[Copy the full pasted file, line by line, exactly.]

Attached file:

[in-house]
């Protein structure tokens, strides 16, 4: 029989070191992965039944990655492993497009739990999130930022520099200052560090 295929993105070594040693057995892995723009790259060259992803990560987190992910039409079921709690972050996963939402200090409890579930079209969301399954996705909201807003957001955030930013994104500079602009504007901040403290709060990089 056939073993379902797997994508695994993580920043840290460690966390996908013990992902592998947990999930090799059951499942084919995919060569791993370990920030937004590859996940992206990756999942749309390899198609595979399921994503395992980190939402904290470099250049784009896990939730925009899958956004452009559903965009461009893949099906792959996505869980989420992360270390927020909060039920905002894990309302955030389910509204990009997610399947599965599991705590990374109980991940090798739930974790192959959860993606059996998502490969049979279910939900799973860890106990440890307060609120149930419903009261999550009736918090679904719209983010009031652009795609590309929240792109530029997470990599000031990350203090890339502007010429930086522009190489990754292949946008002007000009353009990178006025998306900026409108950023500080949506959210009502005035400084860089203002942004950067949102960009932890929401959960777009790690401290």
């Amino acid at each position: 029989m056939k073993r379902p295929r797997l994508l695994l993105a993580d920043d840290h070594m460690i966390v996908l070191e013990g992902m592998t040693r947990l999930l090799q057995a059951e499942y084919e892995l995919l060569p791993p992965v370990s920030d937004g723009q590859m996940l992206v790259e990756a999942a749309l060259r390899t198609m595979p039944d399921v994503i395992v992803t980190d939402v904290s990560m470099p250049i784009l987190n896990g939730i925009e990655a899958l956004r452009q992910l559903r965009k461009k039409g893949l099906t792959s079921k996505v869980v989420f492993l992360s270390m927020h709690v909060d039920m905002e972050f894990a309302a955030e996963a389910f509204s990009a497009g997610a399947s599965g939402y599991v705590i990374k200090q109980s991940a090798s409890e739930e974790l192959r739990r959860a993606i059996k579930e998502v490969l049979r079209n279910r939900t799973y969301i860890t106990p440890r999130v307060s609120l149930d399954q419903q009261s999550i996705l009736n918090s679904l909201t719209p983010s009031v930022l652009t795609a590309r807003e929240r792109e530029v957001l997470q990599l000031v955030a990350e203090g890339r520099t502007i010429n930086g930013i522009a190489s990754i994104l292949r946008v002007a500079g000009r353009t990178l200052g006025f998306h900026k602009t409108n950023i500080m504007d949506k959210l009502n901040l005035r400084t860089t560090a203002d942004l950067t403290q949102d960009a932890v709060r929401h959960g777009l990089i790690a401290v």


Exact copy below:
[in-house]
């Protein structure tokens, strides 16, 4: 029989070191992965039944990655492993497009739990999130930022520099200052560090 295929993105070594040693057995892995723009790259060259992803990560987190992910039409079921709690972050996963939402200090409890579930079209969301399954996705909201807003957001955030930013994104500079602009504007901040403290709060990089 056939073993379902797997994508695994993580920043840290460690966390996908013990992902592998947990999930090799059951499942084919995919060569791993370990920030937004590859996940992206990756999942749309390899198609595979399921994503395992980190939402904290470099250049784009896990939730925009899958956004452009559903965009461009893949099906792959996505869980989420992360270390927020909060039920905002894990309302955030389910509204990009997610399947599965599991705590990374109980991940090798739930974790192959959860993606059996998502490969049979279910939900799973860890106990440890307060609120149930419903009261999550009736918090679904719209983010009031652009795609590309929240792109530029997470990599000031990350203090890339502007010429930086522009190489990754292949946008002007000009353009990178006025998306900026409108950023500080949506959210009502005035400084860089203002942004950067949102960009932890929401959960777009790690401290």
């Amino acid at each position: 029989m056939k073993r379902p295929r797997l994508l695994l993105a993580d920043d840290h070594m460690i966390v996908l070191e013990g992902m592998t040693r947990l999930l090799q057995a059951e499942y084919e892995l995919l060569p791993p992965v370990s920030d937004g723009q590859m996940l992206v790259e990756a999942a749309l060259r390899t198609m595979p039944d399921v994503i395992v992803t980190d939402v904290s990560m470099p250049i784009l987190n896990g939730i925009e990655a899958l956004r452009q992910l559903r965009k461009k039409g893949l099906t792959s079921k996505v869980v989420f492993l992360s270390m927020h709690v909060d039920m905002e972050f894990a309302a955030e996963a389910f509204s990009a497009g997610a399947s599965g939402y599991v705590i990374k200090q109980s991940a090798s409890e739930e974790l192959r739990r959860a993606i059996k579930e998502v490969l049979r079209n279910r939900t799973y969301i860890t106990p440890r999130v307060s609120l149930d399954q419903q009261s999550i996705l009736n918090s679904l909201t719209p983010s009031v930022l652009t795609a590309r807003e929240r792109e530029v957001l997470q990599l000031v955030a990350e203090g890339r520099t502007i010429n930086g930013i522009a190489s990754i994104l292949r946008v002007a500079g000009r353009t990178l200052g006025f998306h900026k602009t409108n950023i500080m504007d949506k959210l009502n901040l005035r400084t860089t560090a203002d942004l950067t403290q949102d960009a932890v709060r929401h959960g777009l990089i790690a401290v």